Gap Sleep-101: Given each crew member will experience multiple spaceflight hazards simultaneously, we need to identify and characterize the potential additive, antagonistic, or synergistic impacts of multiple stressors (e.g., Space Radiation, Altered Gravity, Isolation, altered immune, altered sleep) on crew sleep-wake cycles and/or circadian shifting, health and/or CNS/cognitive functioning to identify any identified adverse individual or team crew health, and/or operationally-relevant performance outcomes.
Last Published:  03/26/21 03:33:57 PM (Central)
Responsible Element: Human Factors and Behavioral Performance (HFBP)
Status: Open
Description

Sleep is a vital physiological requisite for humans, needed for survival like air, water and food. Sleep loss, disruption of circadian rhythms, and work overload are critical fatigue-causing factors that can compromise safety and lead to increased errors and degraded performance and productivity. Evidence from spaceflight has demonstrated that sleep is generally reduced on orbit relative to sleep experienced by crew during mission training and post-mission as well (Flynn-Evans et al., 2015). Objective evidence from Shuttle and ISS demonstrates that average nightly sleep duration is around six hours; terrestrial studies have shown that chronically sleeping around six hours a night leads to decrements in vigilant attention typically seen after one night’s total sleep deprivation (Van Dogen et al., 2003; Belenky et al., 2004). Estimates of circadian phase on-orbit have also demonstrated that approximately 19% of sleep episodes were misaligned (Flynn-Evans et al., 2015).  The intent of this gap is to characterize the potential moderating and/or mediating effects of sleep and circadian phase relative to other potential stressors (e.g. radiation exposure, altered gravity) and outcomes (e.g. cognitive performance, SANS). While there is a substantial evidence base which supports the intimate tie between sleep health, circadian physiology, and performance, the potential synergistic effects of these and other risk factors has not yet been established. Efforts are needed to further characterize these relationships and define potential impacts to risk mitigation strategies.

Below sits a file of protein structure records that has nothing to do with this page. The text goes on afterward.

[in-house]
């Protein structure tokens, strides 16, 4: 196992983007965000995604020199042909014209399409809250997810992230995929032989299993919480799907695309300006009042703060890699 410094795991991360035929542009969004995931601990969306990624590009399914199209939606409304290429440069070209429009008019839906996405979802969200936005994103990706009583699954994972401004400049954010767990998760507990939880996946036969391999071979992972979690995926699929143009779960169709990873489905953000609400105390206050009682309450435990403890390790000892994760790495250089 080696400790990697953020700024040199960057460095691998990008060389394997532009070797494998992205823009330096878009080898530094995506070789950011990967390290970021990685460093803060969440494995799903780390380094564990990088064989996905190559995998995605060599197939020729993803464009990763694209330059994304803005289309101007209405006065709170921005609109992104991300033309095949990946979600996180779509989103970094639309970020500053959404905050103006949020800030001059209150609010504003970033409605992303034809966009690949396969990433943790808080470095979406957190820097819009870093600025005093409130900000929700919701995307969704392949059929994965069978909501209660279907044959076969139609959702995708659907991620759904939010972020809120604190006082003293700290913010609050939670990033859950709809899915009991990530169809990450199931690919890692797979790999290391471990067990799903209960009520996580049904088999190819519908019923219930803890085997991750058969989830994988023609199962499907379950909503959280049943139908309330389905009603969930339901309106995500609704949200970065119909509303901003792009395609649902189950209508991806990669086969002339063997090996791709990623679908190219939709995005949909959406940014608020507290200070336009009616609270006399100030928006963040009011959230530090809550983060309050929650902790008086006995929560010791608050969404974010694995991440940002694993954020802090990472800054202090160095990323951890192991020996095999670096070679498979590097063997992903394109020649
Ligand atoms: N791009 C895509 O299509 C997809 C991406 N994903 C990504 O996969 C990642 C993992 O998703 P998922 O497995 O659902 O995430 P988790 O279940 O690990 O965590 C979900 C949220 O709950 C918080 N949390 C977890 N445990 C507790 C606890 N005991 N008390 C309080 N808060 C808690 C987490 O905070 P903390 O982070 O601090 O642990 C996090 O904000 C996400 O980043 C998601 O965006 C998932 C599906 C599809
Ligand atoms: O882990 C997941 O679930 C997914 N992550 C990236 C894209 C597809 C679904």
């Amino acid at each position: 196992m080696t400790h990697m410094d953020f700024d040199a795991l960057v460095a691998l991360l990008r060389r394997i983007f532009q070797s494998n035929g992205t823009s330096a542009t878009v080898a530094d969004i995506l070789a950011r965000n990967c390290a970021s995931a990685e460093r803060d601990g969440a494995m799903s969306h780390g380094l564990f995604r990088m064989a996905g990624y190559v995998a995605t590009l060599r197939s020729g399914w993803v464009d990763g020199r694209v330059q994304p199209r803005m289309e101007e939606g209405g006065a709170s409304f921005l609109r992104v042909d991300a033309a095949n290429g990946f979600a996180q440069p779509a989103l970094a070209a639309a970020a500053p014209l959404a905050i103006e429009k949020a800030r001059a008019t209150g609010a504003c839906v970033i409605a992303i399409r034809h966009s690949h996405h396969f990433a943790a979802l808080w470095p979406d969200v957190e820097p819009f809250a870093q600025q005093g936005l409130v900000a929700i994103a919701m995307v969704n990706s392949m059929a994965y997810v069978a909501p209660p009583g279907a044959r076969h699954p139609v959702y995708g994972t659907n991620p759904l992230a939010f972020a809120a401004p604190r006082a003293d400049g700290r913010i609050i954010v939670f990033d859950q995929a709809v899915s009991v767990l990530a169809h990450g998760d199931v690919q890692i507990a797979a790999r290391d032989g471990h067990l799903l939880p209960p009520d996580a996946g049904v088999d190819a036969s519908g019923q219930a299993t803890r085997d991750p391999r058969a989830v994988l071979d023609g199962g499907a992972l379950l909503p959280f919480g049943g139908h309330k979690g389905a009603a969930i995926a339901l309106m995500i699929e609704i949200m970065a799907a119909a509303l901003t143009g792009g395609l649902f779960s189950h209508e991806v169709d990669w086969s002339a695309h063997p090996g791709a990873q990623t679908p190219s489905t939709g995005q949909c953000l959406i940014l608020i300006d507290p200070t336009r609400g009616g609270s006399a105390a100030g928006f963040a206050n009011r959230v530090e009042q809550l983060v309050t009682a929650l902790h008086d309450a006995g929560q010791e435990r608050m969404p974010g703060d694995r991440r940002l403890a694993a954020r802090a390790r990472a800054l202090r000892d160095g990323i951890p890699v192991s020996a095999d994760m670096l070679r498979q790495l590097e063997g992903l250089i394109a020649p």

Target for Closure
  1. Identification of integrated risk/threats relative to sleep and circadian phase.
  2. Update to countermeasure approach.
Mappings
Risk Risk of Performance Decrements and Adverse Health Outcomes Resulting from Sleep Loss, Circadian Desynchronization, and Work Overload
You are here! Gap Sleep-101: Given each crew member will experience multiple spaceflight hazards simultaneously, we need to identify and characterize the potential additive, antagonistic, or synergistic impacts of multiple stressors (e.g., Space Radiation, Altered Gravity, Isolation, altered immune, altered sleep) on crew sleep-wake cycles and/or circadian shifting, health and/or CNS/cognitive functioning to identify any identified adverse individual or team crew health, and/or operationally-relevant performance outcomes.
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Completed
Planned-Funded

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